5 out of 5 stars
  • Story
    5 out of 5 stars

Brilliant!

This is a long course, nearly 44 hrs, but it was one of the best series of lectures I've had the privilege of enjoying. Each lecturer was fantastic and added their own unique skills in the presentation of their respective subject matter. These lectures weren't a dry retelling of historical events, they captured the feel of the time and what was going on behind the scenes. There was a lot of depth added as they looked at the cultural mindset of the various periods, as well by exploring technological advancement, economic change and much more that added that little bit extra in widening one's horizon! The course coverage was much wider than simply the history of the US, it drew connections between the development of humanity in the modern age, of which America was at the forefront. If you like history I could not recommend this series highly enough.

Sort by:
Filter by:
  • Overall
    2 out of 5 stars
  • Performance
    4 out of 5 stars
  • Story
    2 out of 5 stars
Profile Image for RockyToTheMoon
  • RockyToTheMoon
  • 24-06-2019

Hard to be fair with three different providers.

My biggest (but most alarming) complaint about this presentation is the lack of hard data and history notes to back up why I felt boarded on personal option. While I understand history “changes”; there was no empirical evidence to support many claims. For example, I’ve long learned that The Puritans settled in America to escape religious persecution from back home. Here, the arguement Is presented that they had come to America for financial independence. Other claims that fly in the face of what I was taught (many years ago) could be correct, but without reference to cases, finds or diaries, it is simply the lecture’s belief. A few examples are; Slaves were more predominant in the South due to public views, not farming or cotton production. The push westward was due to strife and discord against he Native Americans, not just simple expansion. Our founding fathers were driven to act more out of fear than hope. - I’m not saying this is incorrect data, just without documents or references to back up it up, it’s hard to take in.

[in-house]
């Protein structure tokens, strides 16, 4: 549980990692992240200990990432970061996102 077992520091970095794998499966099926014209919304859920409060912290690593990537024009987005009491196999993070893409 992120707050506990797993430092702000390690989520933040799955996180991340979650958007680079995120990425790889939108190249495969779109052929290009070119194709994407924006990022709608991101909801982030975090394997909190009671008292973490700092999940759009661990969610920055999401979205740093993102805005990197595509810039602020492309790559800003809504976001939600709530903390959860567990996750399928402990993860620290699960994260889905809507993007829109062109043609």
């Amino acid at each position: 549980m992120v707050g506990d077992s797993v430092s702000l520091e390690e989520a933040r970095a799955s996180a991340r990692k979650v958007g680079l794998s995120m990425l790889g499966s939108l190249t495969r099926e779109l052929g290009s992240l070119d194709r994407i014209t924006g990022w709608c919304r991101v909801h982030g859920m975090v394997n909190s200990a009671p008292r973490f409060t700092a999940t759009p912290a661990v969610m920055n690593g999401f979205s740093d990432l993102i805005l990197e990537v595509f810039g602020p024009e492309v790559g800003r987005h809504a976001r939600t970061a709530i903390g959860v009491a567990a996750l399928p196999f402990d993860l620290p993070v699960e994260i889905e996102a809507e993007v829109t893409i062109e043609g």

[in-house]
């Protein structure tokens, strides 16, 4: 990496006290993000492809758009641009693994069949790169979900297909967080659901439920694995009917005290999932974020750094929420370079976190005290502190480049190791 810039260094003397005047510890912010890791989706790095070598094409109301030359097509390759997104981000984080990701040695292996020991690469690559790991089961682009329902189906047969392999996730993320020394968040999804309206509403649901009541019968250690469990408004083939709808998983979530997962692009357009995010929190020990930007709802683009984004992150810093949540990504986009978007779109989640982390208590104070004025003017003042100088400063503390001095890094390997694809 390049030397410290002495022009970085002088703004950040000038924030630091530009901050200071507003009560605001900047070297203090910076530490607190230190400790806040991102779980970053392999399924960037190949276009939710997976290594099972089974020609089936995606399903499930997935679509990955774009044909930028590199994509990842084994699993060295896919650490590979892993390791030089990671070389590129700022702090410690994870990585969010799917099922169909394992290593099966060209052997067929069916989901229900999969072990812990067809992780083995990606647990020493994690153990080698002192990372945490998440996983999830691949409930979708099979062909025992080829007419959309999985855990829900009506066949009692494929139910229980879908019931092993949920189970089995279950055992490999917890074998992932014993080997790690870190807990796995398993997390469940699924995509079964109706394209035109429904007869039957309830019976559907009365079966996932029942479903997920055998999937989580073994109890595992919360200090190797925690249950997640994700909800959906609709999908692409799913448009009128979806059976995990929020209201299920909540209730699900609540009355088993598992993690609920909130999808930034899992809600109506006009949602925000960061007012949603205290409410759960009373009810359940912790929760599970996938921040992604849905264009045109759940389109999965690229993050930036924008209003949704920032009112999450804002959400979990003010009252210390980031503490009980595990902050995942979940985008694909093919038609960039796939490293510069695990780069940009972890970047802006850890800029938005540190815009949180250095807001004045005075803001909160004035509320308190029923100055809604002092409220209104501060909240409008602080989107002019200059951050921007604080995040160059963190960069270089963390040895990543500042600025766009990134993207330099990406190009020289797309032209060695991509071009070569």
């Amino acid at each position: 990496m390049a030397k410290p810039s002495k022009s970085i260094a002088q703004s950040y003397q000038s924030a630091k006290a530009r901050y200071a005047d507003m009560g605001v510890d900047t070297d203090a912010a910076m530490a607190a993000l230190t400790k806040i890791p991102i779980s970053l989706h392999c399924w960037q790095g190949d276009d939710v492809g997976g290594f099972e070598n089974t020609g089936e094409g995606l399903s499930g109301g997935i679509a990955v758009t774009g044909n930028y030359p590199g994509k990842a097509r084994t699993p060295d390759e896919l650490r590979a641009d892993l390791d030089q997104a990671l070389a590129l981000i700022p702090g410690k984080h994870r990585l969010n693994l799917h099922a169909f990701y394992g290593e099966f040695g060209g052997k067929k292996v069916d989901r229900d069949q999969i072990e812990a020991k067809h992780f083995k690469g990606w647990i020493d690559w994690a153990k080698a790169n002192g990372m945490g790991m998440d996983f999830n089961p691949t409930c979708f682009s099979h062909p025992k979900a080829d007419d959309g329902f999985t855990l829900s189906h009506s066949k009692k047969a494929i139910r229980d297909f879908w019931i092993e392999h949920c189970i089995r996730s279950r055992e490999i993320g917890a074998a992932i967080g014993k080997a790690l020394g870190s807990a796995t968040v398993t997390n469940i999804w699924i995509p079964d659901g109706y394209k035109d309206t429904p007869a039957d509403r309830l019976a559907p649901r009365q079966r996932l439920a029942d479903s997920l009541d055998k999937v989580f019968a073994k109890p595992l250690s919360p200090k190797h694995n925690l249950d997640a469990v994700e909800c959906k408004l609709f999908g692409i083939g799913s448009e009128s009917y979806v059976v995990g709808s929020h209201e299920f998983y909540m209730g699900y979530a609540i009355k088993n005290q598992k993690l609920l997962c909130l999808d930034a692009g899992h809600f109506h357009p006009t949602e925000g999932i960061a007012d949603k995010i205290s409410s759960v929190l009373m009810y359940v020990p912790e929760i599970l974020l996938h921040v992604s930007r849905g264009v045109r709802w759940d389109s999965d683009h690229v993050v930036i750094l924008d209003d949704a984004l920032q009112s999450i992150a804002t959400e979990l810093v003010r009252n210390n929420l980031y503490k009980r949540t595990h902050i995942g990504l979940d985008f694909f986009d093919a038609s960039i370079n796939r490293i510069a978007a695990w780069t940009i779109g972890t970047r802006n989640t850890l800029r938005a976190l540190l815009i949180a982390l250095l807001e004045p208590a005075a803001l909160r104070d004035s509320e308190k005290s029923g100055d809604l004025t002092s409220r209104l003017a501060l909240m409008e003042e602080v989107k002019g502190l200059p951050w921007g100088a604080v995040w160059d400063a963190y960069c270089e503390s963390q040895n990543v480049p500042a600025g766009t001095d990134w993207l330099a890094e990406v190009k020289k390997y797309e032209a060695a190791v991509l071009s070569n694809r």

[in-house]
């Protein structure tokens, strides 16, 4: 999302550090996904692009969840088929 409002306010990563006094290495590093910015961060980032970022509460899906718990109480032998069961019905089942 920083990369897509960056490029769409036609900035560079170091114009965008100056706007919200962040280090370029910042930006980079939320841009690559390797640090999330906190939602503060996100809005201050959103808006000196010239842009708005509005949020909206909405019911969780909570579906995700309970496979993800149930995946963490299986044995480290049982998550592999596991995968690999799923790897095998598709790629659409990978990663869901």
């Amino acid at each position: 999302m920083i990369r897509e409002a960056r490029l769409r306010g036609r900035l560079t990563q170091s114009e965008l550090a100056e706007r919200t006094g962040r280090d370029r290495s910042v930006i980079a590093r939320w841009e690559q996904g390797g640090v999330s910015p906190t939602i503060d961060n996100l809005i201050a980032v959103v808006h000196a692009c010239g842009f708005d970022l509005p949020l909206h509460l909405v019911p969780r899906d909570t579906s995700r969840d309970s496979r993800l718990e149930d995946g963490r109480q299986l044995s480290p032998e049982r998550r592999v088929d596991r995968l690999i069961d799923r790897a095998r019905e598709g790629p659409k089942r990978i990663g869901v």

108 people found this helpful

  • Overall
    3 out of 5 stars
  • Performance
    3 out of 5 stars
  • Story
    3 out of 5 stars
Profile Image for Tommy D'Angelo
  • Tommy D'Angelo
  • 01-10-2016

Had its Ups and Downs

What did you like best about The History of the United States, 2nd Edition? What did you like least?

It is hard to review this course in whole since the three professors’ styles are so different but while I was hoping for more (the treatment of some events felt lacking) the course certainly covers other areas very well.

Lecture Breakdown:
Professor Guelzo (Lectures 1-36) - Colonization to mid 19th century
Professor Gallagher (Lectures 37-48) - American Civil War era
Professor Allitt (Lectures 49-84) - Late 19th century into the 21st century

Professor Guelzo
Ups:
- It felt like almost no detail of American history was left out in his comprehensive and expansive survey; Surprisingly it did not start with England’s colonial expeditions but the expeditions of Europe, in general, of North and South America

- The Professor was passionate about the content, had a fondness for the characters, and could tell a good story/successfully leave you at a dramatic cliffhanger

- Lecture 9 on the French and Indian War

Downs: